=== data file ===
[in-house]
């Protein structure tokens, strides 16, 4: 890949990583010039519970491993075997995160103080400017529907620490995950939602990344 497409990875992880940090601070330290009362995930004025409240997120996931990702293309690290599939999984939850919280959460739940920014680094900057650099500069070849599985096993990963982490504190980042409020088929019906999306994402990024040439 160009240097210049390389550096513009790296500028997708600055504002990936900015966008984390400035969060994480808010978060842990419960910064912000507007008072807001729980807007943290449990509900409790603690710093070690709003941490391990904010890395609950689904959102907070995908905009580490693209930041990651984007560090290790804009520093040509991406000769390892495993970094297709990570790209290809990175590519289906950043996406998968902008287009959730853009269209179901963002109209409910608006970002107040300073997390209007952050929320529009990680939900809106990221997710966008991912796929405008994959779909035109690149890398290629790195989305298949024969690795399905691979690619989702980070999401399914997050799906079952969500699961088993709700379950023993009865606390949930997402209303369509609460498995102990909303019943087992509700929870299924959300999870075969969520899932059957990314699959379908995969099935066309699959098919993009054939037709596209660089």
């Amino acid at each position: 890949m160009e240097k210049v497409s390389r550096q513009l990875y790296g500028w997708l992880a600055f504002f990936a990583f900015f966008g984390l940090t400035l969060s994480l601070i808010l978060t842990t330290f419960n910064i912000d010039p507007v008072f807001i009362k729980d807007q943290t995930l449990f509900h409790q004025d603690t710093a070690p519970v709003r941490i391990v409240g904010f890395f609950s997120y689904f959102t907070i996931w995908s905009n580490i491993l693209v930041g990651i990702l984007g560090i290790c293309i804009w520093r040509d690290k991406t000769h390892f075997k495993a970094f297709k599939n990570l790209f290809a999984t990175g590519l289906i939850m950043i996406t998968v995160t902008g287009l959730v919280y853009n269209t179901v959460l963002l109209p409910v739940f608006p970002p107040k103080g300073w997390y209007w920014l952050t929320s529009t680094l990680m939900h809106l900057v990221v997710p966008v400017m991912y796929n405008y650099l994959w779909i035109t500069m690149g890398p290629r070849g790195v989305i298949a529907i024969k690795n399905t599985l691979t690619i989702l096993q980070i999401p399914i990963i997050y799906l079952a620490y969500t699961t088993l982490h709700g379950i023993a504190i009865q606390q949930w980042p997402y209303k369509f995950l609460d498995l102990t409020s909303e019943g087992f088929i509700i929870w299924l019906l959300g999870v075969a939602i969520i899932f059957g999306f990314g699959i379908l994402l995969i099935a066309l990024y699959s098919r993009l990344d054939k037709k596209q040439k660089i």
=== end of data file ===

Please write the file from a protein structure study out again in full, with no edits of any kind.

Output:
[in-house]
């Protein structure tokens, strides 16, 4: 890949990583010039519970491993075997995160103080400017529907620490995950939602990344 497409990875992880940090601070330290009362995930004025409240997120996931990702293309690290599939999984939850919280959460739940920014680094900057650099500069070849599985096993990963982490504190980042409020088929019906999306994402990024040439 160009240097210049390389550096513009790296500028997708600055504002990936900015966008984390400035969060994480808010978060842990419960910064912000507007008072807001729980807007943290449990509900409790603690710093070690709003941490391990904010890395609950689904959102907070995908905009580490693209930041990651984007560090290790804009520093040509991406000769390892495993970094297709990570790209290809990175590519289906950043996406998968902008287009959730853009269209179901963002109209409910608006970002107040300073997390209007952050929320529009990680939900809106990221997710966008991912796929405008994959779909035109690149890398290629790195989305298949024969690795399905691979690619989702980070999401399914997050799906079952969500699961088993709700379950023993009865606390949930997402209303369509609460498995102990909303019943087992509700929870299924959300999870075969969520899932059957990314699959379908995969099935066309699959098919993009054939037709596209660089």
């Amino acid at each position: 890949m160009e240097k210049v497409s390389r550096q513009l990875y790296g500028w997708l992880a600055f504002f990936a990583f900015f966008g984390l940090t400035l969060s994480l601070i808010l978060t842990t330290f419960n910064i912000d010039p507007v008072f807001i009362k729980d807007q943290t995930l449990f509900h409790q004025d603690t710093a070690p519970v709003r941490i391990v409240g904010f890395f609950s997120y689904f959102t907070i996931w995908s905009n580490i491993l693209v930041g990651i990702l984007g560090i290790c293309i804009w520093r040509d690290k991406t000769h390892f075997k495993a970094f297709k599939n990570l790209f290809a999984t990175g590519l289906i939850m950043i996406t998968v995160t902008g287009l959730v919280y853009n269209t179901v959460l963002l109209p409910v739940f608006p970002p107040k103080g300073w997390y209007w920014l952050t929320s529009t680094l990680m939900h809106l900057v990221v997710p966008v400017m991912y796929n405008y650099l994959w779909i035109t500069m690149g890398p290629r070849g790195v989305i298949a529907i024969k690795n399905t599985l691979t690619i989702l096993q980070i999401p399914i990963i997050y799906l079952a620490y969500t699961t088993l982490h709700g379950i023993a504190i009865q606390q949930w980042p997402y209303k369509f995950l609460d498995l102990t409020s909303e019943g087992f088929i509700i929870w299924l019906l959300g999870v075969a939602i969520i899932f059957g999306f990314g699959i379908l994402l995969i099935a066309l990024y699959s098919r993009l990344d054939k037709k596209q040439k660089i």